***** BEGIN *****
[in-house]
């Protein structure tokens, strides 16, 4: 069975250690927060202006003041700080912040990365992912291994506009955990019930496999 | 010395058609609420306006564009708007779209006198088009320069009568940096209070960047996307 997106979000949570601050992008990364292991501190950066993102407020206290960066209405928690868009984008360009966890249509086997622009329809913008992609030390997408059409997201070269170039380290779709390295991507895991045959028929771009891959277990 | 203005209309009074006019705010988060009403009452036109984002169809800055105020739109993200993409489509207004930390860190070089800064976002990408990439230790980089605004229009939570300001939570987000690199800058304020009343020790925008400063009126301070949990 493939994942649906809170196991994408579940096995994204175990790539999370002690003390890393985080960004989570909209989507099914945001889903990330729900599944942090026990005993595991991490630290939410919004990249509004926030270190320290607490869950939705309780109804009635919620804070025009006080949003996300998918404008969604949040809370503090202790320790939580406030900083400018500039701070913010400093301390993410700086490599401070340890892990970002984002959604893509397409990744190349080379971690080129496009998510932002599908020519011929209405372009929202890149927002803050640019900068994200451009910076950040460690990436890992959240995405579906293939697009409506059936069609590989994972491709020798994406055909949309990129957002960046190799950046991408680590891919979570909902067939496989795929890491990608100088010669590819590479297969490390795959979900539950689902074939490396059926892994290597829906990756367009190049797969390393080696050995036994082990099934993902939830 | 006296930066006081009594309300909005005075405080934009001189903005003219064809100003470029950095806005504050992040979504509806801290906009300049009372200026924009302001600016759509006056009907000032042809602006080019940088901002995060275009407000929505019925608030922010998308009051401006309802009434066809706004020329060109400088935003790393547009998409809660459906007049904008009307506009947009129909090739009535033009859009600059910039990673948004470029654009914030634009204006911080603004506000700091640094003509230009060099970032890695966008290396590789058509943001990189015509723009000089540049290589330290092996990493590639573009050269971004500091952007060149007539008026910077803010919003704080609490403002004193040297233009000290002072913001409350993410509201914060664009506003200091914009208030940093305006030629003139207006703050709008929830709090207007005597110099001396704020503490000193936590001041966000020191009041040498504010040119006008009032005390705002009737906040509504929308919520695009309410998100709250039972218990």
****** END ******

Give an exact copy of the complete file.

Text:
[in-house]
């Protein structure tokens, strides 16, 4: 069975250690927060202006003041700080912040990365992912291994506009955990019930496999 | 010395058609609420306006564009708007779209006198088009320069009568940096209070960047996307 997106979000949570601050992008990364292991501190950066993102407020206290960066209405928690868009984008360009966890249509086997622009329809913008992609030390997408059409997201070269170039380290779709390295991507895991045959028929771009891959277990 | 203005209309009074006019705010988060009403009452036109984002169809800055105020739109993200993409489509207004930390860190070089800064976002990408990439230790980089605004229009939570300001939570987000690199800058304020009343020790925008400063009126301070949990 493939994942649906809170196991994408579940096995994204175990790539999370002690003390890393985080960004989570909209989507099914945001889903990330729900599944942090026990005993595991991490630290939410919004990249509004926030270190320290607490869950939705309780109804009635919620804070025009006080949003996300998918404008969604949040809370503090202790320790939580406030900083400018500039701070913010400093301390993410700086490599401070340890892990970002984002959604893509397409990744190349080379971690080129496009998510932002599908020519011929209405372009929202890149927002803050640019900068994200451009910076950040460690990436890992959240995405579906293939697009409506059936069609590989994972491709020798994406055909949309990129957002960046190799950046991408680590891919979570909902067939496989795929890491990608100088010669590819590479297969490390795959979900539950689902074939490396059926892994290597829906990756367009190049797969390393080696050995036994082990099934993902939830 | 006296930066006081009594309300909005005075405080934009001189903005003219064809100003470029950095806005504050992040979504509806801290906009300049009372200026924009302001600016759509006056009907000032042809602006080019940088901002995060275009407000929505019925608030922010998308009051401006309802009434066809706004020329060109400088935003790393547009998409809660459906007049904008009307506009947009129909090739009535033009859009600059910039990673948004470029654009914030634009204006911080603004506000700091640094003509230009060099970032890695966008290396590789058509943001990189015509723009000089540049290589330290092996990493590639573009050269971004500091952007060149007539008026910077803010919003704080609490403002004193040297233009000290002072913001409350993410509201914060664009506003200091914009208030940093305006030629003139207006703050709008929830709090207007005597110099001396704020503490000193936590001041966000020191009041040498504010040119006008009032005390705002009737906040509504929308919520695009309410998100709250039972218990």